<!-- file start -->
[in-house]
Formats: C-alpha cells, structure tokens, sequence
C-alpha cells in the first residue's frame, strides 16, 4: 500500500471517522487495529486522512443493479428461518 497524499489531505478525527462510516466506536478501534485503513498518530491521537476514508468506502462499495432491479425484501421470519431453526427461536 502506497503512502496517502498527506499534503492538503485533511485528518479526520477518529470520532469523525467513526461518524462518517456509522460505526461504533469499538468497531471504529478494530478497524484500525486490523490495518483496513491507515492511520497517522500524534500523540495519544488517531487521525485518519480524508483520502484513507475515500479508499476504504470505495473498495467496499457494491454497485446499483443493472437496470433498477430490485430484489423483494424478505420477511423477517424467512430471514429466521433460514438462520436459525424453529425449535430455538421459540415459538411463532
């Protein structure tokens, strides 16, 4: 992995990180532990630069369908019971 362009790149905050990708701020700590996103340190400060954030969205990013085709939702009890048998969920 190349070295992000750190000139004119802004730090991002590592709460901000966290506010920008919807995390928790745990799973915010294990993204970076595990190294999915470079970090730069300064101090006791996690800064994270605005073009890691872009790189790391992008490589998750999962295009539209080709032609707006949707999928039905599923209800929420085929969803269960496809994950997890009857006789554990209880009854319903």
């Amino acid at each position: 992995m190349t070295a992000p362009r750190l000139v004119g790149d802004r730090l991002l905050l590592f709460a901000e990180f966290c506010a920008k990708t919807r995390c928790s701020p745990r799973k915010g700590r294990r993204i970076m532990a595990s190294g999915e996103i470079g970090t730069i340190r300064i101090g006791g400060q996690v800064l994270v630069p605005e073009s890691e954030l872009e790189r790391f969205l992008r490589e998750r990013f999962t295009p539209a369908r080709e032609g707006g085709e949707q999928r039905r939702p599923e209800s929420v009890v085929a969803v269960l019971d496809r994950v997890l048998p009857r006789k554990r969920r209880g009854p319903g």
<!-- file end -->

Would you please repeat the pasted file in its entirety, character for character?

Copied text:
[in-house]
Formats: C-alpha cells, structure tokens, sequence
C-alpha cells in the first residue's frame, strides 16, 4: 500500500471517522487495529486522512443493479428461518 497524499489531505478525527462510516466506536478501534485503513498518530491521537476514508468506502462499495432491479425484501421470519431453526427461536 502506497503512502496517502498527506499534503492538503485533511485528518479526520477518529470520532469523525467513526461518524462518517456509522460505526461504533469499538468497531471504529478494530478497524484500525486490523490495518483496513491507515492511520497517522500524534500523540495519544488517531487521525485518519480524508483520502484513507475515500479508499476504504470505495473498495467496499457494491454497485446499483443493472437496470433498477430490485430484489423483494424478505420477511423477517424467512430471514429466521433460514438462520436459525424453529425449535430455538421459540415459538411463532
């Protein structure tokens, strides 16, 4: 992995990180532990630069369908019971 362009790149905050990708701020700590996103340190400060954030969205990013085709939702009890048998969920 190349070295992000750190000139004119802004730090991002590592709460901000966290506010920008919807995390928790745990799973915010294990993204970076595990190294999915470079970090730069300064101090006791996690800064994270605005073009890691872009790189790391992008490589998750999962295009539209080709032609707006949707999928039905599923209800929420085929969803269960496809994950997890009857006789554990209880009854319903």
């Amino acid at each position: 992995m190349t070295a992000p362009r750190l000139v004119g790149d802004r730090l991002l905050l590592f709460a901000e990180f966290c506010a920008k990708t919807r995390c928790s701020p745990r799973k915010g700590r294990r993204i970076m532990a595990s190294g999915e996103i470079g970090t730069i340190r300064i101090g006791g400060q996690v800064l994270v630069p605005e073009s890691e954030l872009e790189r790391f969205l992008r490589e998750r990013f999962t295009p539209a369908r080709e032609g707006g085709e949707q999928r039905r939702p599923e209800s929420v009890v085929a969803v269960l019971d496809r994950v997890l048998p009857r006789k554990r969920r209880g009854p319903g």